Leahy, Grassley bill to reauthorize Drug Free Communities program approved
The Senate Judiciary Committee approved legislation authored by the Committee’s Chairman, Patrick Leahy (D-Vt.), and Ranking Member, Chuck Grassley (R-Iowa), to reauthorize the critical Drug Free Communities (DFC) Program, which provides valuable grants to help community coalitions respond to serious drug and substance abuse problems in their communities.
“The myth persists that drug abuse and drug-related crime are only big-city problems, but rural America, including Vermont, is also coping with these issues,” said Leahy. “Vermont’s community-based approach to fighting drug use and abuse is supported by Drug Free Community grants. Congress should continue to support this vital program.”
“The people in the local communities are the first to recognize the emergence of new drug threats,” Grassley said. “They’re also well-equipped to know what works best on the local level to curb drug abuse, whether its kids warning other kids or law enforcement working to cut off supplies. These grants support communities and not more layers of government in Washington, D.C. This legislation is not a complete reauthorization of the White House Office of National Drug Control Policy but a reauthorization of one anti-drug program administered by the White House. We’re selecting the program that arguably works the best. At my request, along with Sen. Dianne Feinstein, the Government Accountability Office is studying the effectiveness and management of federal drug demand reduction programs on youth drug use, including this program. Oversight is important to make sure these programs get the most bang for the taxpayers’ buck.”
The bill approved Thursday will reauthorize the Drug Free Communities Program through 2017. Under the program, community coalitions qualify for grant assistance through the program if local data shows evidence of drug use and abuse rates above the national average, or if rates of use and abuse for a specific drug continue over a sustained period of time. Drug Free Community grants help coalitions that bring together parents, teachers, business leaders, local media, religious leaders, and law enforcement to help reduce the demand for drugs. The grants also help provide specialized training and technical assistance to improve the operation of DFC coalitions. Drug Free Community Grants are matched dollar for dollar by receiving coalitions.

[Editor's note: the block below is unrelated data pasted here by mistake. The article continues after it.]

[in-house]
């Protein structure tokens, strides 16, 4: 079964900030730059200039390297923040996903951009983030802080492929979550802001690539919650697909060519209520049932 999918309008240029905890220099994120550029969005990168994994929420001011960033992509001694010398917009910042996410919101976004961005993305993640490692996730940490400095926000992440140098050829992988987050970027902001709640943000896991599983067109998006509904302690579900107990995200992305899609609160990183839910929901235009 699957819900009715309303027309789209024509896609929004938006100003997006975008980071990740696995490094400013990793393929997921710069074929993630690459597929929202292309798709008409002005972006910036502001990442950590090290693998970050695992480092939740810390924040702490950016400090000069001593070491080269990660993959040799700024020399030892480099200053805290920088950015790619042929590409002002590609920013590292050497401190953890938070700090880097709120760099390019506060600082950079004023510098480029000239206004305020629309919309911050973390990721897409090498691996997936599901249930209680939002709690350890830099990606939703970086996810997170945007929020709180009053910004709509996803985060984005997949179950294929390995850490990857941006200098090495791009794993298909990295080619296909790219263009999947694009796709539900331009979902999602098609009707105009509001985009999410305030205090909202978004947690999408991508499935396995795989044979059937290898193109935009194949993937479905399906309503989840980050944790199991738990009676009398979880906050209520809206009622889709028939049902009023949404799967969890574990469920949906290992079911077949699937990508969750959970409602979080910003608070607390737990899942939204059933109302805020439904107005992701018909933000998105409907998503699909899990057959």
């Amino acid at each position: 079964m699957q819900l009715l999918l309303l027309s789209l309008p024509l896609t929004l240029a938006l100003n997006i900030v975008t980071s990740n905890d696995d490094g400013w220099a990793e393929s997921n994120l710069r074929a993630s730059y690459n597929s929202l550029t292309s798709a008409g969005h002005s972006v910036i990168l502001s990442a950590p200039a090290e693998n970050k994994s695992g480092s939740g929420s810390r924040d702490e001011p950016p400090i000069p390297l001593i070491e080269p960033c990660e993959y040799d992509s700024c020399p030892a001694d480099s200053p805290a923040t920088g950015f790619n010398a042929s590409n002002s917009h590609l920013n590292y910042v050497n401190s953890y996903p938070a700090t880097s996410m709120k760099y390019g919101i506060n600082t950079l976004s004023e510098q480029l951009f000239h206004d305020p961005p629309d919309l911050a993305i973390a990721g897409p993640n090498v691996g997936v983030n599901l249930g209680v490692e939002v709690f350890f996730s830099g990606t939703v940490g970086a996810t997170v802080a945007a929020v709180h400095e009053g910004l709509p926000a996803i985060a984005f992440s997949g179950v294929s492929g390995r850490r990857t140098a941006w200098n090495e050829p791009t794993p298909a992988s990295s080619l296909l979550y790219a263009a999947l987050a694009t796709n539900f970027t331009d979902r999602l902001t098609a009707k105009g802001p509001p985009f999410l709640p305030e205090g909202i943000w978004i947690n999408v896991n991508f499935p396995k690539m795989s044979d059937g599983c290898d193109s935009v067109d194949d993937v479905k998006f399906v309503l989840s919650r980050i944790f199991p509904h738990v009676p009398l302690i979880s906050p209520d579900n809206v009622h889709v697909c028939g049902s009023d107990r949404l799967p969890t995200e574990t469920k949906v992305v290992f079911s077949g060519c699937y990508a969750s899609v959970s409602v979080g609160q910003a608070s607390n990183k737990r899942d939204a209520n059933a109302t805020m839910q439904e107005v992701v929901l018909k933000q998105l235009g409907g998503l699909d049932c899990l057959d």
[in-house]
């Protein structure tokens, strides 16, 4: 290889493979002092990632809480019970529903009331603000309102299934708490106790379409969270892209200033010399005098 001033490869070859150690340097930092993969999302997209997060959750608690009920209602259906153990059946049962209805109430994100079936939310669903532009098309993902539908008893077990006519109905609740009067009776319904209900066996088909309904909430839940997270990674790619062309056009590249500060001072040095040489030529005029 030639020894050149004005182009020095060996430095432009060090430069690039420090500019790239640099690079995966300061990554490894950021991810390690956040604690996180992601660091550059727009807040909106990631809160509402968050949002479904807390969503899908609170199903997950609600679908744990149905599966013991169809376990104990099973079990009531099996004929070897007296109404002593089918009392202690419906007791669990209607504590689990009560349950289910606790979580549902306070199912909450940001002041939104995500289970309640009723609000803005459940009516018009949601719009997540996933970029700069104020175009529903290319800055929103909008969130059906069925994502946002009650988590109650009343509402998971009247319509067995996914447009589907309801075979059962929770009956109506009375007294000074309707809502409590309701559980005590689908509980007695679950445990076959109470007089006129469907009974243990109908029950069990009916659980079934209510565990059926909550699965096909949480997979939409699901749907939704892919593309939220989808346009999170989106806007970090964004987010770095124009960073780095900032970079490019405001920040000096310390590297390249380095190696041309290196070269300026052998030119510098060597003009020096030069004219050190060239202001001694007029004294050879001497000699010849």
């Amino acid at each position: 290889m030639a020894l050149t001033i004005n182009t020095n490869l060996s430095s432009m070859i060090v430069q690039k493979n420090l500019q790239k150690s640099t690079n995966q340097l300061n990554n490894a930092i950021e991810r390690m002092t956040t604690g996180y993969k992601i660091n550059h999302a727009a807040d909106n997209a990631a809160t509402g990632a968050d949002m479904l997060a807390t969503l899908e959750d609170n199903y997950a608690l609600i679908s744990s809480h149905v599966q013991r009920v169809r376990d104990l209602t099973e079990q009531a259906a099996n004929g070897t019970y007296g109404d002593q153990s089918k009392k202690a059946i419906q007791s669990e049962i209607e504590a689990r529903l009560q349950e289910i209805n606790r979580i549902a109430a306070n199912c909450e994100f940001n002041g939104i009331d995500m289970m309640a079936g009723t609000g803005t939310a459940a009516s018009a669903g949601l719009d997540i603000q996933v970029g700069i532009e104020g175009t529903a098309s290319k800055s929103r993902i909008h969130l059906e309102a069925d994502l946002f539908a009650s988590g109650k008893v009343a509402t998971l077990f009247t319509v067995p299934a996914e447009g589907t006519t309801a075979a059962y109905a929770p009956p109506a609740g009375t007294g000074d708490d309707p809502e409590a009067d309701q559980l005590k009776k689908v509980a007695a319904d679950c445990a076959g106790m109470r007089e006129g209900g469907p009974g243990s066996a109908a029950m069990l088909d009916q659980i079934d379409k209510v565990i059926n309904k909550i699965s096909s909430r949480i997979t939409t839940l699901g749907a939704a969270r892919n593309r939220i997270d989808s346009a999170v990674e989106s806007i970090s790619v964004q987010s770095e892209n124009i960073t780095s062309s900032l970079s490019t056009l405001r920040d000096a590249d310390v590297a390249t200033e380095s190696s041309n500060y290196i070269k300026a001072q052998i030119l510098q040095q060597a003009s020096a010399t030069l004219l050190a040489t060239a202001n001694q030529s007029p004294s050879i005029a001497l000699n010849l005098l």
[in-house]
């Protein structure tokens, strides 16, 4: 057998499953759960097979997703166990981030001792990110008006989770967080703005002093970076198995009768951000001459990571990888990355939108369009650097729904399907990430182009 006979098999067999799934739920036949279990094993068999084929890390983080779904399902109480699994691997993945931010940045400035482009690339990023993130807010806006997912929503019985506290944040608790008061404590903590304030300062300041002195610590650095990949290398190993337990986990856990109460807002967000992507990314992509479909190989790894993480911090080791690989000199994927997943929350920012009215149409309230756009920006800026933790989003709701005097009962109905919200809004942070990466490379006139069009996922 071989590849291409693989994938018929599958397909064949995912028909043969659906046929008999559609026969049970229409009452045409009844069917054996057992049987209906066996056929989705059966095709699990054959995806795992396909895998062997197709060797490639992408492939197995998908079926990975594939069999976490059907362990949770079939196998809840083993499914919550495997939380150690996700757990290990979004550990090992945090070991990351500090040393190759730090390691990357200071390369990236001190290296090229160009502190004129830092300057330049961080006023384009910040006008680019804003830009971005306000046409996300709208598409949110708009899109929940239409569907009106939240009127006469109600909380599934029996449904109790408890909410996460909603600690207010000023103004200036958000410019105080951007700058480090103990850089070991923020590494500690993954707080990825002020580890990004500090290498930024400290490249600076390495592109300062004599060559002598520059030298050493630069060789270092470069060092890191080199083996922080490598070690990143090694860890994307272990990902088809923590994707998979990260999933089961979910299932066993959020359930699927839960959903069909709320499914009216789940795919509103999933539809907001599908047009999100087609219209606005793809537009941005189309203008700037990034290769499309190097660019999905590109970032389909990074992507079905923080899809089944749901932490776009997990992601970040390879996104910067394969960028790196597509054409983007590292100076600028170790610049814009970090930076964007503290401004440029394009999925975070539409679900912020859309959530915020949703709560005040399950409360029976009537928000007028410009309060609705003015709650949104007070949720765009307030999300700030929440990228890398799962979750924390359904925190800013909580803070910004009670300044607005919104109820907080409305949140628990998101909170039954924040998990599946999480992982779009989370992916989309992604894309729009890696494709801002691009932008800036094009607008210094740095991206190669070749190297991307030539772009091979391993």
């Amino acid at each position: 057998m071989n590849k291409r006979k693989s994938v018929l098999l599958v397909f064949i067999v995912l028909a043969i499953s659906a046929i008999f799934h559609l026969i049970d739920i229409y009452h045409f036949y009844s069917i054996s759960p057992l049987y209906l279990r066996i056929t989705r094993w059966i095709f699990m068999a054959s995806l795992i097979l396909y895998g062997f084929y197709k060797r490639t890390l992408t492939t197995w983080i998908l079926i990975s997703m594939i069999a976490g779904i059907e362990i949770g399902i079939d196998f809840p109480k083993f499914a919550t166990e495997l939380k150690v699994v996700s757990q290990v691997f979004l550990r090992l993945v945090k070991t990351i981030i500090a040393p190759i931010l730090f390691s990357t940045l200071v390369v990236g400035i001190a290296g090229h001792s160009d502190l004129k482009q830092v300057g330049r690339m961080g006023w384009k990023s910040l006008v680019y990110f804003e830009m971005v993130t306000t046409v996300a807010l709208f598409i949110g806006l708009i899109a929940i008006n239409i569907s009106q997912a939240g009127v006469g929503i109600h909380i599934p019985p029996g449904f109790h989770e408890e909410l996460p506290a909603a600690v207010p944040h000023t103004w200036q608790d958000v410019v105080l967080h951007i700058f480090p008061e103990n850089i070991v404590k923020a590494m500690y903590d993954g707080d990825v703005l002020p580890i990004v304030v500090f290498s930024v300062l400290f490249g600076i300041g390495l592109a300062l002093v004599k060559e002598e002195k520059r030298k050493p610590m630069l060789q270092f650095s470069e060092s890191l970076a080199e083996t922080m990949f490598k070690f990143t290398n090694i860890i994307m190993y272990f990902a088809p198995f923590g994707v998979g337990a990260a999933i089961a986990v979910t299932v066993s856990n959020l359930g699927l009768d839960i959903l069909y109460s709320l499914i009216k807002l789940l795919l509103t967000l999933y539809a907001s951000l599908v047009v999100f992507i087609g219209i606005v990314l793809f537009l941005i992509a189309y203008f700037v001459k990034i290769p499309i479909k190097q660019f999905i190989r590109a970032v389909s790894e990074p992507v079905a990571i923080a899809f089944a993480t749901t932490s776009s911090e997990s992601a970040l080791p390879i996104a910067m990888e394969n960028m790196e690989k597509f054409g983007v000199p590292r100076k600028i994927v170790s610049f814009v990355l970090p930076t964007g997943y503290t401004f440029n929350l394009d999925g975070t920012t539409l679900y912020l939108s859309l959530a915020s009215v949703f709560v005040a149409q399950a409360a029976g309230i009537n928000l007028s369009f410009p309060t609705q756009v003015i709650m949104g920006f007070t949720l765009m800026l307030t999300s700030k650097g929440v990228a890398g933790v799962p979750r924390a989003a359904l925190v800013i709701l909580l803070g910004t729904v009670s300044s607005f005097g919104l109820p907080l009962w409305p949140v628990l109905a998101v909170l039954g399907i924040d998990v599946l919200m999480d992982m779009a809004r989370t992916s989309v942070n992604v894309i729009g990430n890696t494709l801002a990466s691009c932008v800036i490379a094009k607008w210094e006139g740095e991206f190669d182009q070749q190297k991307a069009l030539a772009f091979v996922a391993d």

An amendment adopted during Thursday’s meeting of the Senate Judiciary Committee reverted a directed grant under the program to a competitive grant. The grant, which would provide resources to an organization to provide technical assistance to all Drug Free Community grantees, was originally a competitive grant under the program’s first authorization.
Since 2004, Vermont has received more than $10 million in Drug Free Community grants to aid in the effort to curb substance abuse. Funding to community coalitions has been shown to significantly lower substance abuse across the state. Last year, eight Vermont coalitions were awarded over $946,000 in DFC grants.
The reauthorization legislation introduced by Leahy and Grassley reduces annual authorizations of Drug Free Community Grants by $29 million. Since its establishment, the DFC program has helped to fund nearly 2,000 coalitions and 9,000 volunteers that work in concert with law enforcement to provide prevention, education, and treatment services within their communities.
WASHINGTON (Thursday, March 29, 2012)